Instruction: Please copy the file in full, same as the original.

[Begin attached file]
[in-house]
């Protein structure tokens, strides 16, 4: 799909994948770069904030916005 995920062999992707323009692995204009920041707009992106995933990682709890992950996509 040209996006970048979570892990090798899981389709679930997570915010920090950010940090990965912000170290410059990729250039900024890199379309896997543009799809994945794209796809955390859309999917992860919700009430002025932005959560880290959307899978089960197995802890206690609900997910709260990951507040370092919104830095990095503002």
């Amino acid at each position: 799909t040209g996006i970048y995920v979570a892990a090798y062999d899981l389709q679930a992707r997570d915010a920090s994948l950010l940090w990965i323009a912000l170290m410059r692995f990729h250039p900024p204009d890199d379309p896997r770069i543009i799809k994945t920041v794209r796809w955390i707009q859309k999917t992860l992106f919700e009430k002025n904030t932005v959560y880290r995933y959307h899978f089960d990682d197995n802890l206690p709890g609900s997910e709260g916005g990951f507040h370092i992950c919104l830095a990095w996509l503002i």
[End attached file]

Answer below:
[in-house]
């Protein structure tokens, strides 16, 4: 799909994948770069904030916005 995920062999992707323009692995204009920041707009992106995933990682709890992950996509 040209996006970048979570892990090798899981389709679930997570915010920090950010940090990965912000170290410059990729250039900024890199379309896997543009799809994945794209796809955390859309999917992860919700009430002025932005959560880290959307899978089960197995802890206690609900997910709260990951507040370092919104830095990095503002």
């Amino acid at each position: 799909t040209g996006i970048y995920v979570a892990a090798y062999d899981l389709q679930a992707r997570d915010a920090s994948l950010l940090w990965i323009a912000l170290m410059r692995f990729h250039p900024p204009d890199d379309p896997r770069i543009i799809k994945t920041v794209r796809w955390i707009q859309k999917t992860l992106f919700e009430k002025n904030t932005v959560y880290r995933y959307h899978f089960d990682d197995n802890l206690p709890g609900s997910e709260g916005g990951f507040h370092i992950c919104l830095a990095w996509l503002i």